The Civil War Connections Blog

Reenactors’ Memory

Howdy folks, and welcome back to the Connections blog! I have a special treat in store for you… a two part posting on Civil War reenacting and how it deals with Civil War memory! This past Monday, the nation remembered the 150th anniversary of the Battle of Antietam (or Battle of Sharpsburg in the south.) This single-day battle, between Confederate General Lee and Union General McClellan, was the bloodiest day in the entire Civil War: out of the roughly 80,000 men involved, over 23,000 casualties were sustained. Over this past weekend, reenactors from all over the United States converged on a sizeable farm near Sharpsburg, Maryland for the 150th reenactment of the Battle of Antietam. Yours truly was among them.

Me, after the Saturday morning battle of Dunker Church. Long, long lines of Union troops are marching back to camp behind me.

 

This “battle,” fought between Friday and Sunday, featured four separate engagements based on key points in the real battle. Friday afternoon’s skirmish portrayed the fighting in the Cornfield, Saturday morning’s engagement portrayed the fighting near Dunker Church, Saturday afternoon portrayed the Bloody Lane, and Sunday afternoon portrayed Burnside’s Bridge and the subsequent arrival of Confederate General A.P. Hill’s corps. The unit I belong to is the 17th Virginia, who historically fought at Burnside’s Bridge and got wiped out. This time, our unit portrayed part of A.P. Hill’s Corps, so instead of dying in piles at the bridge we got to charge the Union flank and drive them across the battlefield.

As opposed to the Bloody Lane engagement on Saturday, where we all died in piles at that fence back there and got driven from the field by the Union. Click for a much better view!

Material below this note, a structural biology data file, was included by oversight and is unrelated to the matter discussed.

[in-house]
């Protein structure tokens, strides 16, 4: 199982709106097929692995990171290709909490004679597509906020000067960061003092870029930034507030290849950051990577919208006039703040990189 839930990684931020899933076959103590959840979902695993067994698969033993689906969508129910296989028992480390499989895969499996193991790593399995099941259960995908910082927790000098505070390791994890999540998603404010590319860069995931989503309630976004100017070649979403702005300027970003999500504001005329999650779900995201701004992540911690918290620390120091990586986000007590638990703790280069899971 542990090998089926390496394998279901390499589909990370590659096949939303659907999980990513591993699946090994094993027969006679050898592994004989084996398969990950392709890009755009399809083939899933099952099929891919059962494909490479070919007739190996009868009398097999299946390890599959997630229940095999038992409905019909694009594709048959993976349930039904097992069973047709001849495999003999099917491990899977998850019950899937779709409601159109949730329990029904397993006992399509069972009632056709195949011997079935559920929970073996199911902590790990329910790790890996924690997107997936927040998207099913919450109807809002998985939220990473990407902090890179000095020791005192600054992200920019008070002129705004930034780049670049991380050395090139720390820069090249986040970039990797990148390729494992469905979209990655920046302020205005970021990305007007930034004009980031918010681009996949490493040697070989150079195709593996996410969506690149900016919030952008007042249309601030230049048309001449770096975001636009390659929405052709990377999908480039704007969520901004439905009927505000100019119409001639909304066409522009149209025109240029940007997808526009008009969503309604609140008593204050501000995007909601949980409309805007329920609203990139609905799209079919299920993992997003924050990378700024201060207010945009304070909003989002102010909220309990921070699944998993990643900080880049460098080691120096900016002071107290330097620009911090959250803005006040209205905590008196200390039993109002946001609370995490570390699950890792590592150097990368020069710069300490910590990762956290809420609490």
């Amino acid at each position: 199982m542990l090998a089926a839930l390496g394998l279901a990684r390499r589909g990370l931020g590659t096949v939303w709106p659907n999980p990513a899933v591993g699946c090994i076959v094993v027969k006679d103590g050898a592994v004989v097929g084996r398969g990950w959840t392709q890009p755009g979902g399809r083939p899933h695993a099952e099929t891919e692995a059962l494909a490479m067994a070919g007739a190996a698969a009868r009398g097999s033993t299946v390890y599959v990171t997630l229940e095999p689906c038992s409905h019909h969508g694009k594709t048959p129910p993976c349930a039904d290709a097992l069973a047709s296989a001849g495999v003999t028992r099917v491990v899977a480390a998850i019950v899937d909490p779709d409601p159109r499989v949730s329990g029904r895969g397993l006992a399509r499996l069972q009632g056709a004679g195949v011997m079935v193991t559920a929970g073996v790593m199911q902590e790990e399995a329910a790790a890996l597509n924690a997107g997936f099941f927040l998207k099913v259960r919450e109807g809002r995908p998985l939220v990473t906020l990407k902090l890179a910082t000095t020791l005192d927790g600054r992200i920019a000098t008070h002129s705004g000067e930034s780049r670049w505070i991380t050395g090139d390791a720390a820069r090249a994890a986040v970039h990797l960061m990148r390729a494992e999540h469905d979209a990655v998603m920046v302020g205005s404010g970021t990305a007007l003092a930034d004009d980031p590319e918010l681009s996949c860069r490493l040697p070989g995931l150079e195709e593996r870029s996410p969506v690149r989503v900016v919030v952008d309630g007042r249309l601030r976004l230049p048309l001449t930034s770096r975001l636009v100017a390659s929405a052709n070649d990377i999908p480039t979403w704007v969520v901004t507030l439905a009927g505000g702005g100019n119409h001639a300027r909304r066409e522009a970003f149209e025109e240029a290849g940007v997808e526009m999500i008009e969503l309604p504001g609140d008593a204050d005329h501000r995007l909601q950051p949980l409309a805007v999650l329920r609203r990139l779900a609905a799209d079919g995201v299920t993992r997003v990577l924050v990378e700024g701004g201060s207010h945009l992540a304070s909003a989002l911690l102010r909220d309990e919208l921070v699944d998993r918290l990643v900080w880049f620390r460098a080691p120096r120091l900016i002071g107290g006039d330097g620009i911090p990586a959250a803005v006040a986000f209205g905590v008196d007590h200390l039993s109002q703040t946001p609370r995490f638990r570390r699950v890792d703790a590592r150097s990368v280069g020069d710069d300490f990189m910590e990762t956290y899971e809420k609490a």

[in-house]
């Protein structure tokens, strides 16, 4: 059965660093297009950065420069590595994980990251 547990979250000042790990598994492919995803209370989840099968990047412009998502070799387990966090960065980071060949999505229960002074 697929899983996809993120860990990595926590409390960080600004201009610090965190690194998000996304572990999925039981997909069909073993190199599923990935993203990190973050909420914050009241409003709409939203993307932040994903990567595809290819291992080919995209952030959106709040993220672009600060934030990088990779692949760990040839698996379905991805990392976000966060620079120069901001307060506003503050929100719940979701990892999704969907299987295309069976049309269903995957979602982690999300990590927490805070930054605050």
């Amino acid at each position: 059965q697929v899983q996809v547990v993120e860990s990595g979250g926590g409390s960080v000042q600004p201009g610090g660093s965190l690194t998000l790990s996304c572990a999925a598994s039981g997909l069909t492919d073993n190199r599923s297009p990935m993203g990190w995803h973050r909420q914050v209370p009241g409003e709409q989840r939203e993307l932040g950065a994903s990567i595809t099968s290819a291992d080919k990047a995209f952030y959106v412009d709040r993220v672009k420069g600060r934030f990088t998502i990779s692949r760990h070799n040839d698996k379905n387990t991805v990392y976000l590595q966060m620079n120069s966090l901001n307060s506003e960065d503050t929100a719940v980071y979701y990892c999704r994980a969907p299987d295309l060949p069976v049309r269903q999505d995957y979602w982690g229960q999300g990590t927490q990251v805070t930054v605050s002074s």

For a generic spectator this event may seem like merely a small-scale replication of the real battle.  For the reenactors, however, this event is something more: something special. The effects of the conflict are still keenly felt, especially in the south – to quote NPR, almost no other nation was as completely and utterly defeated as the Confederacy was. The memories of the war and the suffering it caused occasionally manifest themselves in a few hard feelings between the reenacting sides, especially during a reenactment as monumental and momentous as Antietam. In addition, many reenactors can trace back ancestors who fought in the Civil War, and for them the event can assume a deeply personal meaning. They honor the memory of their forefathers who fought and died for their countries by walking in their footsteps, even if just for a few days at a time. No matter which side you’re on, the ground beneath your feet ends up feeling especially hallowed during reenactments like the 150th Antietam.

Dawn on Saturday in the Union and Confederate camp.

 

The reenactment this past weekend was for me about remembering the hardships and sacrifices endured by the real men who fought there, sharing in the camaraderie with my fellow 17th Virginians, and above all having fun. Men and women of all races and creeds come together for events like these, and we enjoy the simple pleasures of camping, dressing up and burning powder while removing ourselves from the cares and worries of the 21st century. We respect and remember the past, and relive the stories of our ancestors in a safe and family-friendly environment. From my perspective, Civil War reenacting is a wholly positive way to remember the Civil War. Tune in tomorrow for part two of my post!